By this time you are fully aware whether your child is a late talker. A “Late Talker” is a child between 18-30 months who has good understanding of language, typically developing play skills, motor skills, thinking skills, and social skills, but has a limited spoken vocabulary for their age.
What you need to know
The difficulty late talking children have is specifically with spoken or expressive language. This group of children can be very puzzling because they have all of the building blocks for spoken language, yet they don’t talk or talk very little.
If a child has a limited vocabulary for their age and any of the above risk factors, we recommend consulting a speech-language pathologist. Instead of adopting a “let’s wait and see” approach, get help for children who are late to talk as early as possible.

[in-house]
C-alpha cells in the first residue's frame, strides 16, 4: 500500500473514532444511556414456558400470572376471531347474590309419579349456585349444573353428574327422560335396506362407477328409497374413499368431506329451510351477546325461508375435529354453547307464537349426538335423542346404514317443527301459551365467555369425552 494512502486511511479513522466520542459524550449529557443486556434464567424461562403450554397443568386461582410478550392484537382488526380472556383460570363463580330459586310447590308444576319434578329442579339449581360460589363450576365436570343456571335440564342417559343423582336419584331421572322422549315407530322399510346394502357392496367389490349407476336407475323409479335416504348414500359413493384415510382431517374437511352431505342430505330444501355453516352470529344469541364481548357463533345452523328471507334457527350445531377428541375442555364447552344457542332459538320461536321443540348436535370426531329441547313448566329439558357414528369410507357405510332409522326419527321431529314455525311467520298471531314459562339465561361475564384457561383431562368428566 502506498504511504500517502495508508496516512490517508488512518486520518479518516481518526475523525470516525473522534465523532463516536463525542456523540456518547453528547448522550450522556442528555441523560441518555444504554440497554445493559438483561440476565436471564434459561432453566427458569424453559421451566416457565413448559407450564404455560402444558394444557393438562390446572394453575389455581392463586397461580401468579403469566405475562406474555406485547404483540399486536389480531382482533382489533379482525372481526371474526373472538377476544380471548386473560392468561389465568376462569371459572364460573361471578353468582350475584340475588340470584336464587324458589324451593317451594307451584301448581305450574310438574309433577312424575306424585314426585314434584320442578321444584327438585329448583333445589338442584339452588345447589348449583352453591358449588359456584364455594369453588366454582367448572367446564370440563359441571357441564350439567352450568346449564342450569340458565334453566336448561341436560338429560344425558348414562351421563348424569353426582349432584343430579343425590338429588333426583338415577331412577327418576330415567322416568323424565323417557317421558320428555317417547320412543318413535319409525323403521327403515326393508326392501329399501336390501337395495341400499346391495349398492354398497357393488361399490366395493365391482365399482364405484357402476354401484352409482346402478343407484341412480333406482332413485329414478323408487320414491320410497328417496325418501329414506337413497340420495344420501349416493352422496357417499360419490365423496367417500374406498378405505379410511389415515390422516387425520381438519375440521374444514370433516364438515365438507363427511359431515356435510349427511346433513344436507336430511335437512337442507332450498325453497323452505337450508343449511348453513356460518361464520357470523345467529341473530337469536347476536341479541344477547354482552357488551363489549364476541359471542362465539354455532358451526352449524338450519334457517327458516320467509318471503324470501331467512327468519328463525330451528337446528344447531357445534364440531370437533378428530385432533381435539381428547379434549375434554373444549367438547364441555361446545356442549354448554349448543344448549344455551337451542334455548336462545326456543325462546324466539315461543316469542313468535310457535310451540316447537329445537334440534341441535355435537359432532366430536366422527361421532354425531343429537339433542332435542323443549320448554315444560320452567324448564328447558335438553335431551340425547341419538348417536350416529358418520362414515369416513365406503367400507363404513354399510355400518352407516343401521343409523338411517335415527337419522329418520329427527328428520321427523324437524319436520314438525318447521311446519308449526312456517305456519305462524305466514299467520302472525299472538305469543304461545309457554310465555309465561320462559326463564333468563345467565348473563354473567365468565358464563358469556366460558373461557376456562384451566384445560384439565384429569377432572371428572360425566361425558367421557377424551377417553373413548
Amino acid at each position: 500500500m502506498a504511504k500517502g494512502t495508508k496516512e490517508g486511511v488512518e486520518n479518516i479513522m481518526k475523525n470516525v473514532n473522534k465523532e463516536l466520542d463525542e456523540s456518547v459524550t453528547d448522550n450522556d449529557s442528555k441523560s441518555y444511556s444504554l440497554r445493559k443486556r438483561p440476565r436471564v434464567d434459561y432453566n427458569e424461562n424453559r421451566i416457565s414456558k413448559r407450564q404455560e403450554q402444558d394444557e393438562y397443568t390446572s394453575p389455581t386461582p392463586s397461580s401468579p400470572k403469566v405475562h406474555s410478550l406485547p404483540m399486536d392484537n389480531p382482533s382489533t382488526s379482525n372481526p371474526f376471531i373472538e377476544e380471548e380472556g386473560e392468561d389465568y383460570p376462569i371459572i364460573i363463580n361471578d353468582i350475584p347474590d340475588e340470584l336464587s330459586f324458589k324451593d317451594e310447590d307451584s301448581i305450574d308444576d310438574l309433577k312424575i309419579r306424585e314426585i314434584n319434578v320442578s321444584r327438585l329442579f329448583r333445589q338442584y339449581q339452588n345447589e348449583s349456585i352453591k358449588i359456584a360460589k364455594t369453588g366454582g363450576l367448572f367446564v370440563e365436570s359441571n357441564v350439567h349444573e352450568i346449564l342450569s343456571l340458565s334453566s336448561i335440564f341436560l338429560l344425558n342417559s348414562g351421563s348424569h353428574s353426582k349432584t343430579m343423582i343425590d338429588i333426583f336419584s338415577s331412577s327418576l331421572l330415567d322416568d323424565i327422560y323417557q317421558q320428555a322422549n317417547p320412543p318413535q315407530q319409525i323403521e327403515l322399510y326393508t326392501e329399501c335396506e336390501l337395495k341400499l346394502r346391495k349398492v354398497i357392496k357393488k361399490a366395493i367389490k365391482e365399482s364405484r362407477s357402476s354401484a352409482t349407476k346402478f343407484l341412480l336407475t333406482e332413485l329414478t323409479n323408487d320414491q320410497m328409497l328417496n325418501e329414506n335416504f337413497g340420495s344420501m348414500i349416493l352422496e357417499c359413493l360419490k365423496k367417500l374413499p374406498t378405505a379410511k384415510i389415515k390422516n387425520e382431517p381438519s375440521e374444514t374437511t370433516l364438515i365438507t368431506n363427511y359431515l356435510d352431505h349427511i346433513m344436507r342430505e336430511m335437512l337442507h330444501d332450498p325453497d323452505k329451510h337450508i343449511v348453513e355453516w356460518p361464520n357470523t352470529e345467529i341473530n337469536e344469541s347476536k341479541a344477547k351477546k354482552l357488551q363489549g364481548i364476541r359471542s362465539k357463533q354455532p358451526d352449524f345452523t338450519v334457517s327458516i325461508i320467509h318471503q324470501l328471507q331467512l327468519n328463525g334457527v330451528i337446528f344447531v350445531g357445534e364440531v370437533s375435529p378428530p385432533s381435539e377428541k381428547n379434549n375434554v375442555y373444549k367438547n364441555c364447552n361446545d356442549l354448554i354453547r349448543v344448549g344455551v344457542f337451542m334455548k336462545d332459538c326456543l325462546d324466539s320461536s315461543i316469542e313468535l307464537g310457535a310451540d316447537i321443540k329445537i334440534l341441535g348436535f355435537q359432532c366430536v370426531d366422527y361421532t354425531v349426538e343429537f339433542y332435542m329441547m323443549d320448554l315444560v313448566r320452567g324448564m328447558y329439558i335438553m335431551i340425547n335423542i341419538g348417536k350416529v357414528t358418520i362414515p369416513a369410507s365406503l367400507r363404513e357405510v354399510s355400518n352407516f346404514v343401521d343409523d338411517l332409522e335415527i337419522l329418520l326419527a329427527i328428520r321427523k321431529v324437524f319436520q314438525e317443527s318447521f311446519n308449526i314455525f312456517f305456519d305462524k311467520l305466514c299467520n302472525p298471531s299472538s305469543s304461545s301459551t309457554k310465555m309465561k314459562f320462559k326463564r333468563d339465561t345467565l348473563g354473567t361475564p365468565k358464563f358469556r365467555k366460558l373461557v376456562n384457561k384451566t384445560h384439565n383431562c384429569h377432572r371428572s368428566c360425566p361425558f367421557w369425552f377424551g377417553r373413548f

What about the group of late talkers who seem to catch up on their own without intervention? Even though a large percentage of these children appear to catch up to their peers by the time they enter school, studies are showing that this group of children do not perform as well as their peers in certain aspects of language use such as language complexity and grammar. Therefore, intervention for all children presenting as Late Talkers is recommended, in order to prevent further language difficulties later on.